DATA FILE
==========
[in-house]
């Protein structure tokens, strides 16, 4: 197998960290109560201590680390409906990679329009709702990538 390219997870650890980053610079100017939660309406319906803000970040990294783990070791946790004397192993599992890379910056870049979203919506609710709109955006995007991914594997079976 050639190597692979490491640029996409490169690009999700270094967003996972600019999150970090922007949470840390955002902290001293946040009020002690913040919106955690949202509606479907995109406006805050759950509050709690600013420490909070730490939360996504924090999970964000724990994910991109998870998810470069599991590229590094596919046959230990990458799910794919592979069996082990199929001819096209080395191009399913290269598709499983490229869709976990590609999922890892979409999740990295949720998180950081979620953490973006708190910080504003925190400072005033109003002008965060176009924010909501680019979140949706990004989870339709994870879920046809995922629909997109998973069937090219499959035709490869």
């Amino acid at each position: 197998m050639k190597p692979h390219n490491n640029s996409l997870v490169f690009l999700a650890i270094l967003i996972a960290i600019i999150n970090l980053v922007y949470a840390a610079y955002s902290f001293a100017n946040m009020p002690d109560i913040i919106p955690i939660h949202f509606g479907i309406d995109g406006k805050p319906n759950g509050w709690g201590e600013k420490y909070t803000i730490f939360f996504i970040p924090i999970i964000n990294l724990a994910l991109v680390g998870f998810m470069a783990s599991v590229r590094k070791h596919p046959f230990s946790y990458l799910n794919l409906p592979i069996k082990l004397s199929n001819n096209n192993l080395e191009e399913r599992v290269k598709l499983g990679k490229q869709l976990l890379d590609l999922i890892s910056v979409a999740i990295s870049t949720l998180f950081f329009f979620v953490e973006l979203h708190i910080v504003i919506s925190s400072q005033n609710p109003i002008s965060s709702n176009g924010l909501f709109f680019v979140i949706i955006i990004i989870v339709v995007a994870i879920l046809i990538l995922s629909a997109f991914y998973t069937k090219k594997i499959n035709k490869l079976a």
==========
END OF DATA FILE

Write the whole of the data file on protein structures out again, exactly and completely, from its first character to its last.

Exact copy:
[in-house]
């Protein structure tokens, strides 16, 4: 197998960290109560201590680390409906990679329009709702990538 390219997870650890980053610079100017939660309406319906803000970040990294783990070791946790004397192993599992890379910056870049979203919506609710709109955006995007991914594997079976 050639190597692979490491640029996409490169690009999700270094967003996972600019999150970090922007949470840390955002902290001293946040009020002690913040919106955690949202509606479907995109406006805050759950509050709690600013420490909070730490939360996504924090999970964000724990994910991109998870998810470069599991590229590094596919046959230990990458799910794919592979069996082990199929001819096209080395191009399913290269598709499983490229869709976990590609999922890892979409999740990295949720998180950081979620953490973006708190910080504003925190400072005033109003002008965060176009924010909501680019979140949706990004989870339709994870879920046809995922629909997109998973069937090219499959035709490869």
């Amino acid at each position: 197998m050639k190597p692979h390219n490491n640029s996409l997870v490169f690009l999700a650890i270094l967003i996972a960290i600019i999150n970090l980053v922007y949470a840390a610079y955002s902290f001293a100017n946040m009020p002690d109560i913040i919106p955690i939660h949202f509606g479907i309406d995109g406006k805050p319906n759950g509050w709690g201590e600013k420490y909070t803000i730490f939360f996504i970040p924090i999970i964000n990294l724990a994910l991109v680390g998870f998810m470069a783990s599991v590229r590094k070791h596919p046959f230990s946790y990458l799910n794919l409906p592979i069996k082990l004397s199929n001819n096209n192993l080395e191009e399913r599992v290269k598709l499983g990679k490229q869709l976990l890379d590609l999922i890892s910056v979409a999740i990295s870049t949720l998180f950081f329009f979620v953490e973006l979203h708190i910080v504003i919506s925190s400072q005033n609710p109003i002008s965060s709702n176009g924010l909501f709109f680019v979140i949706i955006i990004i989870v339709v995007a994870i879920l046809i990538l995922s629909a997109f991914y998973t069937k090219k594997i499959n035709k490869l079976a």